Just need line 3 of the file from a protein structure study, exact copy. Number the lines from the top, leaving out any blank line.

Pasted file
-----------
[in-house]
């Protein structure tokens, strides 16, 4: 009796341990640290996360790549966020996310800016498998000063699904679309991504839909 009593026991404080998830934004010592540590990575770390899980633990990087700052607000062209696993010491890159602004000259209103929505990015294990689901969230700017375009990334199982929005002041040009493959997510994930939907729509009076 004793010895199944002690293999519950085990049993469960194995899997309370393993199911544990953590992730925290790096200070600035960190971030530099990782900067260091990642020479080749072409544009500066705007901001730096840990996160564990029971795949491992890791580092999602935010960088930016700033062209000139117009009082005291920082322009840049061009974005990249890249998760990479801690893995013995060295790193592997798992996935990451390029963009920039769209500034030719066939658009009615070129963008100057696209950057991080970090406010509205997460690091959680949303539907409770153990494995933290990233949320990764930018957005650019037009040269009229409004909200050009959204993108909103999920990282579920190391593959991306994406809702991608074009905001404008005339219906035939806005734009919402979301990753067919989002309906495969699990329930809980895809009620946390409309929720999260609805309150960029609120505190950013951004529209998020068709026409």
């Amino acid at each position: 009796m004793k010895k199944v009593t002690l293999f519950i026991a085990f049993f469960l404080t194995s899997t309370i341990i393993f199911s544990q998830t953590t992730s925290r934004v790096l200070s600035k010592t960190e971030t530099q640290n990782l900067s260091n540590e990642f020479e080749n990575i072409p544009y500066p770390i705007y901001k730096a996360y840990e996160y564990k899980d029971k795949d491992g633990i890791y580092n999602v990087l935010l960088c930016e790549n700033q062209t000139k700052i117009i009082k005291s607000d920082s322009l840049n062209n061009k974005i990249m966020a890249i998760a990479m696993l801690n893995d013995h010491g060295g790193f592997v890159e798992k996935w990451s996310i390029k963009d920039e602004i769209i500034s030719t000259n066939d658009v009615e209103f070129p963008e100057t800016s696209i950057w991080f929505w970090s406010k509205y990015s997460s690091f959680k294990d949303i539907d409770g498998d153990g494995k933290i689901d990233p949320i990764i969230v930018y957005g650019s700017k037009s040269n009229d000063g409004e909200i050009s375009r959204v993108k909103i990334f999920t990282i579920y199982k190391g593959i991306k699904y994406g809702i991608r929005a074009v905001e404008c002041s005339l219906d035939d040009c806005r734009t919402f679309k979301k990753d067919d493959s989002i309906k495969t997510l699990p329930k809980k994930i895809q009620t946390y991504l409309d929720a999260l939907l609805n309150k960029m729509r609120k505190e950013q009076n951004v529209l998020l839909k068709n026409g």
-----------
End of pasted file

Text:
């Amino acid at each position: 009796m004793k010895k199944v009593t002690l293999f519950i026991a085990f049993f469960l404080t194995s899997t309370i341990i393993f199911s544990q998830t953590t992730s925290r934004v790096l200070s600035k010592t960190e971030t530099q640290n990782l900067s260091n540590e990642f020479e080749n990575i072409p544009y500066p770390i705007y901001k730096a996360y840990e996160y564990k899980d029971k795949d491992g633990i890791y580092n999602v990087l935010l960088c930016e790549n700033q062209t000139k700052i117009i009082k005291s607000d920082s322009l840049n062209n061009k974005i990249m966020a890249i998760a990479m696993l801690n893995d013995h010491g060295g790193f592997v890159e798992k996935w990451s996310i390029k963009d920039e602004i769209i500034s030719t000259n066939d658009v009615e209103f070129p963008e100057t800016s696209i950057w991080f929505w970090s406010k509205y990015s997460s690091f959680k294990d949303i539907d409770g498998d153990g494995k933290i689901d990233p949320i990764i969230v930018y957005g650019s700017k037009s040269n009229d000063g409004e909200i050009s375009r959204v993108k909103i990334f999920t990282i579920y199982k190391g593959i991306k699904y994406g809702i991608r929005a074009v905001e404008c002041s005339l219906d035939d040009c806005r734009t919402f679309k979301k990753d067919d493959s989002i309906k495969t997510l699990p329930k809980k994930i895809q009620t946390y991504l409309d929720a999260l939907l609805n309150k960029m729509r609120k505190e950013q009076n951004v529209l998020l839909k068709n026409g």